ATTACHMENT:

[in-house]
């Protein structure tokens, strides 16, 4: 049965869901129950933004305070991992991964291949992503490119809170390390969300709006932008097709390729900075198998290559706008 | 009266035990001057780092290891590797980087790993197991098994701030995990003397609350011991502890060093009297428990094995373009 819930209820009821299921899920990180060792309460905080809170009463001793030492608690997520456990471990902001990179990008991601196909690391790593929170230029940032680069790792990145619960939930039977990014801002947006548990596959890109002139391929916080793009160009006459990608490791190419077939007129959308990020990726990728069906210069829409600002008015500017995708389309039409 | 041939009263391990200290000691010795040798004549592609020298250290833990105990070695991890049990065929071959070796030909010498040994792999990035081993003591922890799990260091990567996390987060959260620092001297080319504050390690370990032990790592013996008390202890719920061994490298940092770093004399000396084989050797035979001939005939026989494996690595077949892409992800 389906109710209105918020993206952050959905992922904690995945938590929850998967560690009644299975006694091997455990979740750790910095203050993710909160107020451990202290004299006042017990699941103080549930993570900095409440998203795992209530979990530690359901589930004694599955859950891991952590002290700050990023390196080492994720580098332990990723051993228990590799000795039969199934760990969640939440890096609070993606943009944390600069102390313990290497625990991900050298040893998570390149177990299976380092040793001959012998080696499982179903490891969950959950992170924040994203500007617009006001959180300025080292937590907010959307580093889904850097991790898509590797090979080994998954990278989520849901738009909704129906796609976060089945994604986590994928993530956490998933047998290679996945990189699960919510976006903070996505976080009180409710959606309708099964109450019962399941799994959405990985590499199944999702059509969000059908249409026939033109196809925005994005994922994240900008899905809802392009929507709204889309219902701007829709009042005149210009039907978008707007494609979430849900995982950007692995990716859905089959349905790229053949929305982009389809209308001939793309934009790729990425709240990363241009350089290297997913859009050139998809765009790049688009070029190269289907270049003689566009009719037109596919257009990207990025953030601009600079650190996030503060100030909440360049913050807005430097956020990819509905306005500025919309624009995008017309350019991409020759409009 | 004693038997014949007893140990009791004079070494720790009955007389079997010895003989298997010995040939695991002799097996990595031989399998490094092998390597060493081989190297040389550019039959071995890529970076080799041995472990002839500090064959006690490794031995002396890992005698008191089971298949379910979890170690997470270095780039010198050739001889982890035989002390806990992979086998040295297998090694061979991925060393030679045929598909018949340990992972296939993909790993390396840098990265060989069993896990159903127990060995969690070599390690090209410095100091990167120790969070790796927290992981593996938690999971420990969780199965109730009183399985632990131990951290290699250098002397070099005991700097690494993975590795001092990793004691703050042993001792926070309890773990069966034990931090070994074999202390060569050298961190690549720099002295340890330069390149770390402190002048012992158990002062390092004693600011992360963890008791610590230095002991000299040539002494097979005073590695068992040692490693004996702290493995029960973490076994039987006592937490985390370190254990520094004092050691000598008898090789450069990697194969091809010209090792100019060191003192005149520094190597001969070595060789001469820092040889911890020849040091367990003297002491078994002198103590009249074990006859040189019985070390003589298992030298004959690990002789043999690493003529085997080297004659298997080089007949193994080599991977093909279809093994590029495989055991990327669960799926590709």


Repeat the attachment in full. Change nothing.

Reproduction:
[in-house]
């Protein structure tokens, strides 16, 4: 049965869901129950933004305070991992991964291949992503490119809170390390969300709006932008097709390729900075198998290559706008 | 009266035990001057780092290891590797980087790993197991098994701030995990003397609350011991502890060093009297428990094995373009 819930209820009821299921899920990180060792309460905080809170009463001793030492608690997520456990471990902001990179990008991601196909690391790593929170230029940032680069790792990145619960939930039977990014801002947006548990596959890109002139391929916080793009160009006459990608490791190419077939007129959308990020990726990728069906210069829409600002008015500017995708389309039409 | 041939009263391990200290000691010795040798004549592609020298250290833990105990070695991890049990065929071959070796030909010498040994792999990035081993003591922890799990260091990567996390987060959260620092001297080319504050390690370990032990790592013996008390202890719920061994490298940092770093004399000396084989050797035979001939005939026989494996690595077949892409992800 389906109710209105918020993206952050959905992922904690995945938590929850998967560690009644299975006694091997455990979740750790910095203050993710909160107020451990202290004299006042017990699941103080549930993570900095409440998203795992209530979990530690359901589930004694599955859950891991952590002290700050990023390196080492994720580098332990990723051993228990590799000795039969199934760990969640939440890096609070993606943009944390600069102390313990290497625990991900050298040893998570390149177990299976380092040793001959012998080696499982179903490891969950959950992170924040994203500007617009006001959180300025080292937590907010959307580093889904850097991790898509590797090979080994998954990278989520849901738009909704129906796609976060089945994604986590994928993530956490998933047998290679996945990189699960919510976006903070996505976080009180409710959606309708099964109450019962399941799994959405990985590499199944999702059509969000059908249409026939033109196809925005994005994922994240900008899905809802392009929507709204889309219902701007829709009042005149210009039907978008707007494609979430849900995982950007692995990716859905089959349905790229053949929305982009389809209308001939793309934009790729990425709240990363241009350089290297997913859009050139998809765009790049688009070029190269289907270049003689566009009719037109596919257009990207990025953030601009600079650190996030503060100030909440360049913050807005430097956020990819509905306005500025919309624009995008017309350019991409020759409009 | 004693038997014949007893140990009791004079070494720790009955007389079997010895003989298997010995040939695991002799097996990595031989399998490094092998390597060493081989190297040389550019039959071995890529970076080799041995472990002839500090064959006690490794031995002396890992005698008191089971298949379910979890170690997470270095780039010198050739001889982890035989002390806990992979086998040295297998090694061979991925060393030679045929598909018949340990992972296939993909790993390396840098990265060989069993896990159903127990060995969690070599390690090209410095100091990167120790969070790796927290992981593996938690999971420990969780199965109730009183399985632990131990951290290699250098002397070099005991700097690494993975590795001092990793004691703050042993001792926070309890773990069966034990931090070994074999202390060569050298961190690549720099002295340890330069390149770390402190002048012992158990002062390092004693600011992360963890008791610590230095002991000299040539002494097979005073590695068992040692490693004996702290493995029960973490076994039987006592937490985390370190254990520094004092050691000598008898090789450069990697194969091809010209090792100019060191003192005149520094190597001969070595060789001469820092040889911890020849040091367990003297002491078994002198103590009249074990006859040189019985070390003589298992030298004959690990002789043999690493003529085997080297004659298997080089007949193994080599991977093909279809093994590029495989055991990327669960799926590709």